This week we're featuring a guest post by one of the Museum's volunteers.
By Susie Linford, Volunteer Interpreter, Spirit of the West
The stories of those who came to the High Desert in the 1800’s, depicted throughout our Hall of Exploration and Settlement, appear to be frozen in time, but a closer look at the “back stories” reveals circumstances that are the origins of what we confront today. Although we can’t know the past exactly as it was, with some scrutiny, these stories can inform and reassure us about our responses to the world we live in now.
Economic Depressions and Speculative Bubbles
People don’t usually leave home when living there is good. From the mid 1800’s on there were constant economic upheavals causing depressions; speculative boom and bust cycles; a decrease in the value of farm lands and other commodities causing banks to fail; plunging many into steep poverty. This displaced hundreds of thousands of people and put them on the trails heading to the wilderness of the American West.
They came from all over the world and (most of them) stayed to form a heady mixture of risk taking, verbose people who argued and debated nearly everything, especially what it meant to be an American. They moved across vast distances larger than their native countries and then they often kept moving from farmlands to gold camps to homesteads.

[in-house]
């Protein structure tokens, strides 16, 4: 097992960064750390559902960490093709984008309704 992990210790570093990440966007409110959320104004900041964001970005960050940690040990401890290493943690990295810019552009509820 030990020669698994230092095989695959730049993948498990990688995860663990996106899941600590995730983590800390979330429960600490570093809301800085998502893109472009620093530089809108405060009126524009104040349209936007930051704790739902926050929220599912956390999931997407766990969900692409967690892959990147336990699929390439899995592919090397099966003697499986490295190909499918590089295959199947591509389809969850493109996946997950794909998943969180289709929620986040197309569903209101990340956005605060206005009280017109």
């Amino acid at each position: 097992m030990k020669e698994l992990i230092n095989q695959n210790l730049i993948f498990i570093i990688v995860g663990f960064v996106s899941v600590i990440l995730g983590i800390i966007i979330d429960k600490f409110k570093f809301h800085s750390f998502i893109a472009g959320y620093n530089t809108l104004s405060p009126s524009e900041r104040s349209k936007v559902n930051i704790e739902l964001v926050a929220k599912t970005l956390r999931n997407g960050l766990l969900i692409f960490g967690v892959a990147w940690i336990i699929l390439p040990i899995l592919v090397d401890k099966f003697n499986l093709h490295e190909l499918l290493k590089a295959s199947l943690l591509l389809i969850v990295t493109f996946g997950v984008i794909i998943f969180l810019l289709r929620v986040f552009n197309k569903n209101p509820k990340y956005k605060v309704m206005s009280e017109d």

Nineteenth Century westerners were a restless, mobile, vigorous mix of nationalities and races, and now and then, they shot each other, but that was just their way. In the century that followed, their descendants would invent Hollywood, the Atomic bomb and the Internet and become a superpower in a fast changing, volatile world.
The Federal Government Versus States’ Rights
When the Union of the United States was formed, many states were leery about how much they would be controlled by Washington. Sixty years later after the issue was thought to have been solved by the Constitution, long, windy, emotional speeches and debates objected to a federal government and a President (Lincoln) that presumed to have the right to regulate their affairs.
Opposition to the President was heated and aggressive. Every aspect of his appearance and character was unflatteringly portrayed in print and cartoon sketches. Predictions were strong that he was leading the nation on a path of destruction, damnation and ruin.
The same arguments against the power of the federal government to regulate the states can still be heard in the halls of government today.
"Immigrants Go Home!"
By the 1880’s the number of immigrants increased rapidly from Asia and from Europe. They were eager to work for any money even at the worst of jobs, and there weren’t many jobs. Arguments about the rights of immigrants to take jobs away from citizens were heated. Laws were passed that restricted immigration and immigrants were often attacked and even killed in many gold camps in the west.